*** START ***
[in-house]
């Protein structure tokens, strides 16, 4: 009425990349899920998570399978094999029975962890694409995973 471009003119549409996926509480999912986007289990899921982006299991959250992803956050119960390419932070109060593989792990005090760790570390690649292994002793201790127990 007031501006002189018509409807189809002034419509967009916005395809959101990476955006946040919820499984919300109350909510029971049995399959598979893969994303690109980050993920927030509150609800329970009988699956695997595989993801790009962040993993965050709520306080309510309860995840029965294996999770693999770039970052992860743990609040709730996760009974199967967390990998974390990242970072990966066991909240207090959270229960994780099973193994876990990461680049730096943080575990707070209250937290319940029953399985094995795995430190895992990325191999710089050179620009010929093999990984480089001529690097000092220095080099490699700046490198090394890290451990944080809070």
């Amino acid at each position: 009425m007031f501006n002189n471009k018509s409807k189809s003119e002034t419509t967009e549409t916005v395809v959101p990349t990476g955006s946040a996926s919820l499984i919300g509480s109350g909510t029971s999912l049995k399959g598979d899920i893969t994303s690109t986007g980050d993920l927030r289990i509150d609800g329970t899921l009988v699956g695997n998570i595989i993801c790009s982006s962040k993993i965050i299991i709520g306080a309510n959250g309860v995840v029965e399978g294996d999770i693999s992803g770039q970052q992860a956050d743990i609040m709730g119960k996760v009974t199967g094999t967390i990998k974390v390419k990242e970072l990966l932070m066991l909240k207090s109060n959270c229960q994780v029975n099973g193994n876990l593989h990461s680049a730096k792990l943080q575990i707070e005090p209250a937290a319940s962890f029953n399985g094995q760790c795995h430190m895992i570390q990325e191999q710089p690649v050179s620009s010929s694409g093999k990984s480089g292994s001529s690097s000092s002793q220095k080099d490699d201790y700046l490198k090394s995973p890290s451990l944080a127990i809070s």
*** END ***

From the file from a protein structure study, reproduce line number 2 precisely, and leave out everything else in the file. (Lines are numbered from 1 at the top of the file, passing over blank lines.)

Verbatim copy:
């Protein structure tokens, strides 16, 4: 009425990349899920998570399978094999029975962890694409995973 471009003119549409996926509480999912986007289990899921982006299991959250992803956050119960390419932070109060593989792990005090760790570390690649292994002793201790127990 007031501006002189018509409807189809002034419509967009916005395809959101990476955006946040919820499984919300109350909510029971049995399959598979893969994303690109980050993920927030509150609800329970009988699956695997595989993801790009962040993993965050709520306080309510309860995840029965294996999770693999770039970052992860743990609040709730996760009974199967967390990998974390990242970072990966066991909240207090959270229960994780099973193994876990990461680049730096943080575990707070209250937290319940029953399985094995795995430190895992990325191999710089050179620009010929093999990984480089001529690097000092220095080099490699700046490198090394890290451990944080809070």